J[ii] = J[ii] + [0, 0, 0]

# save to file
cloudpickle.dump(J, open('%s/%s.J' %
(self.config_folder, name), 'wb'))

J = sp.Matrix(J).T  # correct the orientation of J
if lambdify is False:
return J
return sp.lambdify(self.q, J)


The orientation information is added in, we save the result to file, and a function that takes in the joint angles and outputs the Jacobian is created (unless lambdify == False in which case the SymPy symbolic form is returned.)

Then finally, two wrapper functions are added in to make creating / accessing these functions easier. First, define a couple of dictionaries

# create function dictionaries
self._T = {}  # for transform calculations
self._J = {}  # for Jacobian calculations


and then our wrapper functions look like this

def T(self, name, q):
""" Calculates the transform for a joint or link
name string: name of the joint or link, or end-effector
q np.array: joint angles
"""
# check for function in dictionary
if self._T.get(name, None) is None:
print('Generating transform function for %s'%name)
self._T[name] = self.calc_T(name)
return self._T[name](*q)[:-1].flatten()

def J(self, name, q):
""" Calculates the transform for a joint or link
name string: name of the joint or link, or end-effector
q np.array: joint angles
"""
# check for function in dictionary
if self._J.get(name, None) is None:
print('Generating Jacobian function for %s'%name)
self._J[name] = self.calc_J(name)
return np.array(self._J[name](*q)).T


So how you use this class (all of this is in a class) is to call these T and J functions with the current joint angles. They’ll check to see if the functions have already be created or stored in file, if they haven’t then the T and / or J functions will be created, then our wrappers do a bit of formatting to get them into the proper form (i.e. transposing or cropping), and return you your (x,y,z) or Jacobian!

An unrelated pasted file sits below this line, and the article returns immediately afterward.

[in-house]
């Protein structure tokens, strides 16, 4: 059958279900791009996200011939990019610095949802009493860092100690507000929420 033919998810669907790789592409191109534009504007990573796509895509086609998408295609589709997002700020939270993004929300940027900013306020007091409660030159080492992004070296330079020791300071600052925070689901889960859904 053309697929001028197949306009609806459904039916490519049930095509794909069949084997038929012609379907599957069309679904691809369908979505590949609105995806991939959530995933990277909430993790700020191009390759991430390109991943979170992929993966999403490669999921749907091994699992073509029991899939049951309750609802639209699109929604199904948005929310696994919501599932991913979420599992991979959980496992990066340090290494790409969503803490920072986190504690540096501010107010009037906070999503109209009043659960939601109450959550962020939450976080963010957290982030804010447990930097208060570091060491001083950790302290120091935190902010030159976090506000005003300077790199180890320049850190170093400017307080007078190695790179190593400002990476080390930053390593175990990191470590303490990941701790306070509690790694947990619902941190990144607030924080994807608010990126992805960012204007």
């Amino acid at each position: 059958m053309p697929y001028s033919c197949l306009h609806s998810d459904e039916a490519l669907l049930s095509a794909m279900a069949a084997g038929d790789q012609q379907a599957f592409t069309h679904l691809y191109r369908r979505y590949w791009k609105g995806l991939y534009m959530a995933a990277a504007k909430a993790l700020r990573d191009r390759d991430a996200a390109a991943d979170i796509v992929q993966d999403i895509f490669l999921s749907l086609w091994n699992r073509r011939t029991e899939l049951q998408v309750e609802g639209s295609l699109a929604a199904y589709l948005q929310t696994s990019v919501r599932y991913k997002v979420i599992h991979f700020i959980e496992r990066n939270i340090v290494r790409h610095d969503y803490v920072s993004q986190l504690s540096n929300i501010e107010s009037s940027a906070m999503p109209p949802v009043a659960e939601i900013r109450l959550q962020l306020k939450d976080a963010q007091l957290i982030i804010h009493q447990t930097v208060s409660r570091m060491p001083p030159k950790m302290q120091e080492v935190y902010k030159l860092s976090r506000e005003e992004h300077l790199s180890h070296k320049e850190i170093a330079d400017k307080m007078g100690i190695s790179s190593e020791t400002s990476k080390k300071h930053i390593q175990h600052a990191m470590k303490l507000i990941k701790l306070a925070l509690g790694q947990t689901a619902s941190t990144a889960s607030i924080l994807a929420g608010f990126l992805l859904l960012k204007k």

NOTE: It’s a bit of a misnomer to have the function be called T and actually return to you Tx, but hey this is a blog. Lay off.

Calculating the inertia matrix in joint-space and force of gravity
Now, since we’re here we might as well also calculate the functions for our inertia matrix in joint space and the effect of gravity. So, define a couple more placeholders in our robot_config class to help us:

self._M = []  # placeholder for (x,y,z) inertia matrices
self._Mq = None  # placeholder for joint space inertia matrix function
self._Mq_g = None  # placeholder for joint space gravity term function


and then add in our inertia matrix information (defined in each link’s centre-of-mass (COM) reference frame)

# create the inertia matrices for each link of the ur5
self._M.append(np.diag([1.0, 1.0, 1.0,
self._M.append(np.diag([2.5, 2.5, 2.5,
self._M.append(np.diag([5.7, 5.7, 5.7,
self._M.append(np.diag([3.9, 3.9, 3.9,
self._M.append(np.diag([0.7, 0.7, 0.7,


and then using our equations for calculating the system’s inertia and gravity we create our _calc_Mq and _calc_Mq_g functions

def _calc_Mq(self, lambdify=True):
""" Uses Sympy to generate the inertia matrix in
joint space for the ur5

lambdify boolean: if True returns a function to calculate
the Jacobian. If False returns the Sympy
matrix
"""

# check to see if we have our inertia matrix saved in file
if os.path.isfile('%s/Mq' % self.config_folder):
Mq = cloudpickle.load(open('%s/Mq' % self.config_folder, 'rb'))
else:
# get the Jacobians for each link's COM
J = [self._calc_J('link%s' % ii, lambdify=False)

# transform each inertia matrix into joint space
# sum together the effects of arm segments' inertia on each motor
Mq = sp.zeros(self.num_joints)
Mq += J[ii].T * self._M[ii] * J[ii]

# save to file
cloudpickle.dump(Mq, open('%s/Mq' % self.config_folder, 'wb'))

if lambdify is False:
return Mq
return sp.lambdify(self.q, Mq)

def _calc_Mq_g(self, lambdify=True):
""" Uses Sympy to generate the force of gravity in
joint space for the ur5

lambdify boolean: if True returns a function to calculate